BALTIMORE — Everything was in front of Street Sense yesterday, and all of it was good — the finish line at Pimlico, a victory in the 132nd Preakness Stakes and the second step toward winning the first Triple Crown since 1978.
But jockey Calvin Borel sensed something lurking behind him and turned to check it out, failing to heed the timeless warning from the old pitcher, Satchel Paige: “Don’t look back. Something might be gaining.”
As Street Sense, the 6-5 post-time favorite, thundered down the stretch and Borel stole a glance over his right shoulder, something was gaining, all right. It was Curlin on the outside with Robby Albarado aboard. Within seconds, Curlin pulled even and with a final push at the finish won the Preakness by the bob of his head.
“I thought he was just going to gallop [to victory],” Borel said of Street Sense. “But things happen.”
What happened was an incredible charge by Curlin, which finished third to Street Sense in the Kentucky Derby two weeks ago.
A reporter mentioned to Carl Nafzger, Street Sense’s trainer, that the epic duel to the wire was “breathtaking.” Nafzger, a former bull rider who is 65 years of age and in semi-retirement, had another word for it.
“Heartbreaking,” he said. “That’s what it was. Heartbreaking. We only needed a nose.”
But Curlin owned the winning nose.
Nafzger was sitting even with the finish line as he saw his dreams vanish by the slimmest of margins. Only a few moments earlier, his hopes soared when Street Sense — in the middle of the track and entering the stretch — overtook the speed colt Hard Spun, who had seized the lead on the backstretch.
“Everybody had to get serious right then,” Nafzger said. “You don’t get serious right then, you’re not going to catch Hard Spun. I got serious. It was a [heck of a] horse race.”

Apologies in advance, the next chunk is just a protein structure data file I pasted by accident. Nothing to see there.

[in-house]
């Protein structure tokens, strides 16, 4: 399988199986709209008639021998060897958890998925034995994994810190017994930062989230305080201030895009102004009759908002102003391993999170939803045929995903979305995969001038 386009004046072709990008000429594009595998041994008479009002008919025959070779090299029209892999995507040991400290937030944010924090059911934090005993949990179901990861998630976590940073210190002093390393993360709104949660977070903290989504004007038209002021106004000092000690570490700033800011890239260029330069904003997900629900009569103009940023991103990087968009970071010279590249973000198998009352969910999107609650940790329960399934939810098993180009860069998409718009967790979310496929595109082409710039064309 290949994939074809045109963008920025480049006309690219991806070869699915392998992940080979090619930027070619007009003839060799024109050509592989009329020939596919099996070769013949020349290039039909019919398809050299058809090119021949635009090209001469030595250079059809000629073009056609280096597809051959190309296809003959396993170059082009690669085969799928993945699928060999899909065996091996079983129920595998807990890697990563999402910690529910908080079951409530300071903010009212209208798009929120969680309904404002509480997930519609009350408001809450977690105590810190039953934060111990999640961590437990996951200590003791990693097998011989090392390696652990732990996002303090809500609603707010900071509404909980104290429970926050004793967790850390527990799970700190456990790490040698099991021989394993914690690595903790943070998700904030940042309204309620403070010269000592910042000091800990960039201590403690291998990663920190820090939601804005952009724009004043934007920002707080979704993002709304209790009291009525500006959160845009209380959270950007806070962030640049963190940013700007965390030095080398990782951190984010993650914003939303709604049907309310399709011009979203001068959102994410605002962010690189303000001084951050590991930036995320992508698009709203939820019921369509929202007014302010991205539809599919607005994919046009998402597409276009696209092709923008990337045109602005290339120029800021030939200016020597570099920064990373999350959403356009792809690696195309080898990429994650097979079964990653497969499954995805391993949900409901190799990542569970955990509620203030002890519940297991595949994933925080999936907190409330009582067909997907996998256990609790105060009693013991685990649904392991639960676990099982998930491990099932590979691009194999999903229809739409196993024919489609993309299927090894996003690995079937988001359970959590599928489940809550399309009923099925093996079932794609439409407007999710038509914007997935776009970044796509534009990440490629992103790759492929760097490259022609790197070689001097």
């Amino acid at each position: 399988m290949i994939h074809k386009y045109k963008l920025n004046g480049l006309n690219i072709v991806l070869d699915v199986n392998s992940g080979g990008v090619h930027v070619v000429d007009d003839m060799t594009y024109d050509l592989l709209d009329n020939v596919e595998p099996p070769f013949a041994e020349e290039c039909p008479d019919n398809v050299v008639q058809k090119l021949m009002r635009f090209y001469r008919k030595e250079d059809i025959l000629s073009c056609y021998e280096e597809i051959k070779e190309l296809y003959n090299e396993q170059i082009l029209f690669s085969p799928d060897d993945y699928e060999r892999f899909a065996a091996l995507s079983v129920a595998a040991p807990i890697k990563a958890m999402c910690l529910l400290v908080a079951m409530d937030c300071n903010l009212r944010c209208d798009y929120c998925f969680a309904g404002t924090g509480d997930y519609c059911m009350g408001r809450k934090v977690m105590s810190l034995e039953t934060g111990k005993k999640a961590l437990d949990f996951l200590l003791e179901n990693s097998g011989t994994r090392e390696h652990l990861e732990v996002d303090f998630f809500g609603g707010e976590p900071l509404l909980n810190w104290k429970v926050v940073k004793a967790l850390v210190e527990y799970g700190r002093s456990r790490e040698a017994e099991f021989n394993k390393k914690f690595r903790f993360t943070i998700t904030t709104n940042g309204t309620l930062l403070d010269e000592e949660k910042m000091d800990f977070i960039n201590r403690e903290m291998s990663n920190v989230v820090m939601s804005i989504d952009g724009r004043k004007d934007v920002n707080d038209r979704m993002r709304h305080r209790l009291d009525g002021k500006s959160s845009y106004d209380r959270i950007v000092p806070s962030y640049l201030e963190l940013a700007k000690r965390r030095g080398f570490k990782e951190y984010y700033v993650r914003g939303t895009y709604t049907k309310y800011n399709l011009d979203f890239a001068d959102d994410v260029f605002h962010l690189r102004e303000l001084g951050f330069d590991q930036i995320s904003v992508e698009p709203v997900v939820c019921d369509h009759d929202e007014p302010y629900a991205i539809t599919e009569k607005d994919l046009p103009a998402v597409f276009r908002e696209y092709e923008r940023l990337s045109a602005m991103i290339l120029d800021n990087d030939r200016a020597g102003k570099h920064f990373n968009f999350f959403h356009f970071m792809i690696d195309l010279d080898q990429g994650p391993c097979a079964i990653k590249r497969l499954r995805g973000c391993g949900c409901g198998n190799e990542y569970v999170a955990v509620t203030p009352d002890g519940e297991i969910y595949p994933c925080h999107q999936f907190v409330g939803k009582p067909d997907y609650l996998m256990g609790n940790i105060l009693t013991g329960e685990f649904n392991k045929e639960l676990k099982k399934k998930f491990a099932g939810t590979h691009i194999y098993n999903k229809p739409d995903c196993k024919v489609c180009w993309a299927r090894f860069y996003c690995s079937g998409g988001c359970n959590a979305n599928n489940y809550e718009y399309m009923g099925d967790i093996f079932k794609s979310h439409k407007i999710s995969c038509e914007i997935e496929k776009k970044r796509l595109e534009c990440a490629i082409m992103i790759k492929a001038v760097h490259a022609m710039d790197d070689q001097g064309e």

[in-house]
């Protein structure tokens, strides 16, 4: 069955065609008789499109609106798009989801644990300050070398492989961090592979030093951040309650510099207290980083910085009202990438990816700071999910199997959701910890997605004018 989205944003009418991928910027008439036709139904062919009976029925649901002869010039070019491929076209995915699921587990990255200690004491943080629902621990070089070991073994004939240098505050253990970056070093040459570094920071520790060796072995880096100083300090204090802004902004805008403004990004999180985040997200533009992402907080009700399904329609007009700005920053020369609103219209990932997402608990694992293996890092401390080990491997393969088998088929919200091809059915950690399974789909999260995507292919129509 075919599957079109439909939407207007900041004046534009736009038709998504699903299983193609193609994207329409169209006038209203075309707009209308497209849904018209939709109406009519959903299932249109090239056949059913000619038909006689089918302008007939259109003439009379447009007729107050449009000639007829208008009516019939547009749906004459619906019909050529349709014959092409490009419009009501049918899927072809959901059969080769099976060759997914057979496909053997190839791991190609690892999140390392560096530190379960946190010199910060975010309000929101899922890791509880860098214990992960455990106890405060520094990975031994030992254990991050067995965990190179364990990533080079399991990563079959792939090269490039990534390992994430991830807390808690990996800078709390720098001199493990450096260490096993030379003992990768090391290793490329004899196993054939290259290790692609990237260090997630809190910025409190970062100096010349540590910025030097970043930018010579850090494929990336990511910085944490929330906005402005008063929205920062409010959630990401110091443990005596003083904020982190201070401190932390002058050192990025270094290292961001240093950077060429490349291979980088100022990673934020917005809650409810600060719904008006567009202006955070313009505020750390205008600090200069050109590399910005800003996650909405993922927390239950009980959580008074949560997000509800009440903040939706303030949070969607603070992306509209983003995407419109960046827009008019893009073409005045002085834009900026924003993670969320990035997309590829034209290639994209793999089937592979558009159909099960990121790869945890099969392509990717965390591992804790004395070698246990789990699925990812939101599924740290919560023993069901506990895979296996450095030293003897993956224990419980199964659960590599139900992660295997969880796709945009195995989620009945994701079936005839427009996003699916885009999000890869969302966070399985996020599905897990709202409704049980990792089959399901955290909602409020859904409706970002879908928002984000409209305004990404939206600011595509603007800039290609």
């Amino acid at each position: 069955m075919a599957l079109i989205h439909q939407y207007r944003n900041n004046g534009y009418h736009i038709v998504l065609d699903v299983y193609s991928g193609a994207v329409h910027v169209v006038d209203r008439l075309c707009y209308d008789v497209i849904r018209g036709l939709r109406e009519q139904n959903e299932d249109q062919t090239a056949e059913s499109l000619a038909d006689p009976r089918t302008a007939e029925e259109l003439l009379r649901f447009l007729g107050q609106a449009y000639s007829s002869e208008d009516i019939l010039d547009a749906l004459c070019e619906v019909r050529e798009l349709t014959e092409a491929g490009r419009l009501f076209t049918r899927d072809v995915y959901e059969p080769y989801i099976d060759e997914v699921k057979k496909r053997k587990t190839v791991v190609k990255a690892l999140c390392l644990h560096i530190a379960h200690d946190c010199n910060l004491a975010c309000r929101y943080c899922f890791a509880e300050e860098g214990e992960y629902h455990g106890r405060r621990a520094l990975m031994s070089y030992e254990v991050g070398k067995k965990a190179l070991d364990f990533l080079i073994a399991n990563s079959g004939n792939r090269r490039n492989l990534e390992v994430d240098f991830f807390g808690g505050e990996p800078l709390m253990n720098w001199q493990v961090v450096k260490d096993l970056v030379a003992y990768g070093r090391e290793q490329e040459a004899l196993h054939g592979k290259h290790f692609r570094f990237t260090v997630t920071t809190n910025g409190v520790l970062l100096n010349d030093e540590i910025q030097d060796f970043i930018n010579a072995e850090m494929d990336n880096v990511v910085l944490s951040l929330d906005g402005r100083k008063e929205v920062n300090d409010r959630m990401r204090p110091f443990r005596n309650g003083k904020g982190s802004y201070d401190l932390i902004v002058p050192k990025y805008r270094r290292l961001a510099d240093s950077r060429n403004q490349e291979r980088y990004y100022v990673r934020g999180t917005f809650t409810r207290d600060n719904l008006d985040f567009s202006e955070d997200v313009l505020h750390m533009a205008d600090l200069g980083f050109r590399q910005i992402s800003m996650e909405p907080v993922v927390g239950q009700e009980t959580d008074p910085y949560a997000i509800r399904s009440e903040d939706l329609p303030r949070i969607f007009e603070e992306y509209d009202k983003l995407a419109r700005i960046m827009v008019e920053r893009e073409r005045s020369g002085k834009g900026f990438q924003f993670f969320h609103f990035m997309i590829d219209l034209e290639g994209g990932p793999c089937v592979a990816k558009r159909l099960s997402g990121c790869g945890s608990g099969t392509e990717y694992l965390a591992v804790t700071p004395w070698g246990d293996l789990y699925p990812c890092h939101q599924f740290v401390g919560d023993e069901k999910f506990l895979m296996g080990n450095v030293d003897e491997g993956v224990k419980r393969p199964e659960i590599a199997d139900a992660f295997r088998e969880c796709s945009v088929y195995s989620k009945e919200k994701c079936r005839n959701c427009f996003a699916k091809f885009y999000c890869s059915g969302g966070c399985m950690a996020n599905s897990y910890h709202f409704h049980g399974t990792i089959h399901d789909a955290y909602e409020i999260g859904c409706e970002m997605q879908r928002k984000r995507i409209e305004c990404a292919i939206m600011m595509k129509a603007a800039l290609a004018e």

One that Borel and Nafzger and many in the record crowd of 121,263 thought Street Sense would win and become the seventh of the last 10 Kentucky Derby winners to take the Preakness.
“I thought it was all over when I got by Hard Spun turning for home,” Borel said. “[Street Sense] ran a big race. I really thought he was going to be a Triple Crown winner.”
“I said, ‘We’re home free,’ ” Nafzger said. “And then I see Curlin, and I said, ‘Oh, wait a minute.’ ”
Perhaps as a means of fending off a crushing disappointment, at least for the moment, Nafzger managed to laugh heartily at that. Someone noted he seemed in remarkably good spirits given what had just transpired.
“Winning’s not everything in this game,” he said. “And that’s the trouble. When you’ve got a good horse like Curlin, you’ve got a good horse like Street Sense and these other horses, you really don’t want anybody to get beat. But there’s got to be a winner.”
Noting that the Pimlico track is narrower than Churchill Downs, where his horse won the Kentucky Derby, Borel said Street Sense “got to looking at the crowd” about 40 or 50 yards from the finish. That might have been enough for Curlin, who was bearing down fast.
“Our horse was running,” Nafzger said. “Believe me, he didn’t stop. But at the same time, there’s a difference in really putting your body down trying to catch somebody. And a closer’s got an advantage over the horse in front of him if he’s gaining on him. I thought Curlin ran an unbelievable race today.”
Spirits were high in the Street Sense camp from the moment he arrived here from Louisville, Ky., on Wednesday. Workouts were excellent.
“I had the horse as good as I’ve ever had him,” Nafzger said.
“Right now, I don’t think he can get beat,” Borel told reporters Friday. “As good as he is doing, I’m positive he’d have to fall or have something happen bad for him to get beat because after I worked him this week, it was unbelievable.”
Street Sense did not fall. But Curlin provided the “something bad.”
“I really did think [Street Sense] would win today,” Nafzger said. “And he did win. He ran second, and he got beat by a nose. You can’t take anything away from the winner. But you can’t take anything away from the horse that ran second.”
Nothing except a memorable victory and a shot at the Triple Crown. Just that.